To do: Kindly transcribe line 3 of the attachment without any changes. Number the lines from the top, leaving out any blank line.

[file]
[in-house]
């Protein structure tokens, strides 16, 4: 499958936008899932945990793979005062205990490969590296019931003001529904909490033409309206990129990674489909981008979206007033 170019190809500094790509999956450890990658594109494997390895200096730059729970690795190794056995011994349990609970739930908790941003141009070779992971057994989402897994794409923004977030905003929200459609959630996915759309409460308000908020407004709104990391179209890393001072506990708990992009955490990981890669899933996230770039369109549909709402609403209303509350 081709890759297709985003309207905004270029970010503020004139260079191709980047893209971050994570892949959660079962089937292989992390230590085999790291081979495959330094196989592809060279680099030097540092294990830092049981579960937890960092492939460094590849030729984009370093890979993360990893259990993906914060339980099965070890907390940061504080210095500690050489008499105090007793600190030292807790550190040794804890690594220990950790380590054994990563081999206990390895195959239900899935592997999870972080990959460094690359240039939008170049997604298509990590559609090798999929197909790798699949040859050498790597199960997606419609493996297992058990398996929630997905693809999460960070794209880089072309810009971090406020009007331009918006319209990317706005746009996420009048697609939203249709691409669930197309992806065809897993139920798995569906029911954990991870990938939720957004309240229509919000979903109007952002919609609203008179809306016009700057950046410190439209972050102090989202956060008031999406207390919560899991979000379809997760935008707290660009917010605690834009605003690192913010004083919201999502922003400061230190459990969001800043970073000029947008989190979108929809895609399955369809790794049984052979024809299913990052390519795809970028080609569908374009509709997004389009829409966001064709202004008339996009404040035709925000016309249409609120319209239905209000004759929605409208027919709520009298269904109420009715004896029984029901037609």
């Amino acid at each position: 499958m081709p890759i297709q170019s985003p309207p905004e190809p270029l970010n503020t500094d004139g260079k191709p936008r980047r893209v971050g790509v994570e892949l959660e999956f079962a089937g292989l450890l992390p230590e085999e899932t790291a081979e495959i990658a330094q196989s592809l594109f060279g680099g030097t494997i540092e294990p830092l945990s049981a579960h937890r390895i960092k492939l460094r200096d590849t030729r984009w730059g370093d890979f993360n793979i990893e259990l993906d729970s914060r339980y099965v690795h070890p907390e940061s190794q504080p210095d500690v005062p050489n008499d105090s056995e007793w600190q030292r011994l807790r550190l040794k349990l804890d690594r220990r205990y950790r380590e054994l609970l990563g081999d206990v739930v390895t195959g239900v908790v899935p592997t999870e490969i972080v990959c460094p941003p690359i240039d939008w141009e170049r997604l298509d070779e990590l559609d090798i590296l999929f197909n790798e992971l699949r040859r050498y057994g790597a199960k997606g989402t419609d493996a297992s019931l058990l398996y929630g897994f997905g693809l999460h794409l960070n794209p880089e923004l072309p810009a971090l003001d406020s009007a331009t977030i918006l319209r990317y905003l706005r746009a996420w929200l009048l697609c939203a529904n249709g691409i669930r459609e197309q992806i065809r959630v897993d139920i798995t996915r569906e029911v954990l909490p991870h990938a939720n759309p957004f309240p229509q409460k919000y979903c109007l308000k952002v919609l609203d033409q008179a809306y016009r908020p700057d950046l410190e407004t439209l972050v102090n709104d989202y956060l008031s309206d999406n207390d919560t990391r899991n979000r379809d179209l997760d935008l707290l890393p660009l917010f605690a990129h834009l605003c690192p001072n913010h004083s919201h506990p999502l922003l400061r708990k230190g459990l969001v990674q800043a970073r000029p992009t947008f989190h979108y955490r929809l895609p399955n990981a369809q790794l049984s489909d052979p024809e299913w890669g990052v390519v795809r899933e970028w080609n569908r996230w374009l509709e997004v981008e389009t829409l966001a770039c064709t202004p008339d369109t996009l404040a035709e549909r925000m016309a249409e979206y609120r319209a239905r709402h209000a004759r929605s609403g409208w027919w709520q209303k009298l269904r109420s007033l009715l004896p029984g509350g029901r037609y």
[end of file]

């Amino acid at each position: 499958m081709p890759i297709q170019s985003p309207p905004e190809p270029l970010n503020t500094d004139g260079k191709p936008r980047r893209v971050g790509v994570e892949l959660e999956f079962a089937g292989l450890l992390p230590e085999e899932t790291a081979e495959i990658a330094q196989s592809l594109f060279g680099g030097t494997i540092e294990p830092l945990s049981a579960h937890r390895i960092k492939l460094r200096d590849t030729r984009w730059g370093d890979f993360n793979i990893e259990l993906d729970s914060r339980y099965v690795h070890p907390e940061s190794q504080p210095d500690v005062p050489n008499d105090s056995e007793w600190q030292r011994l807790r550190l040794k349990l804890d690594r220990r205990y950790r380590e054994l609970l990563g081999d206990v739930v390895t195959g239900v908790v899935p592997t999870e490969i972080v990959c460094p941003p690359i240039d939008w141009e170049r997604l298509d070779e990590l559609d090798i590296l999929f197909n790798e992971l699949r040859r050498y057994g790597a199960k997606g989402t419609d493996a297992s019931l058990l398996y929630g897994f997905g693809l999460h794409l960070n794209p880089e923004l072309p810009a971090l003001d406020s009007a331009t977030i918006l319209r990317y905003l706005r746009a996420w929200l009048l697609c939203a529904n249709g691409i669930r459609e197309q992806i065809r959630v897993d139920i798995t996915r569906e029911v954990l909490p991870h990938a939720n759309p957004f309240p229509q409460k919000y979903c109007l308000k952002v919609l609203d033409q008179a809306y016009r908020p700057d950046l410190e407004t439209l972050v102090n709104d989202y956060l008031s309206d999406n207390d919560t990391r899991n979000r379809d179209l997760d935008l707290l890393p660009l917010f605690a990129h834009l605003c690192p001072n913010h004083s919201h506990p999502l922003l400061r708990k230190g459990l969001v990674q800043a970073r000029p992009t947008f989190h979108y955490r929809l895609p399955n990981a369809q790794l049984s489909d052979p024809e299913w890669g990052v390519v795809r899933e970028w080609n569908r996230w374009l509709e997004v981008e389009t829409l966001a770039c064709t202004p008339d369109t996009l404040a035709e549909r925000m016309a249409e979206y609120r319209a239905r709402h209000a004759r929605s609403g409208w027919w709520q209303k009298l269904r109420s007033l009715l004896p029984g509350g029901r037609y």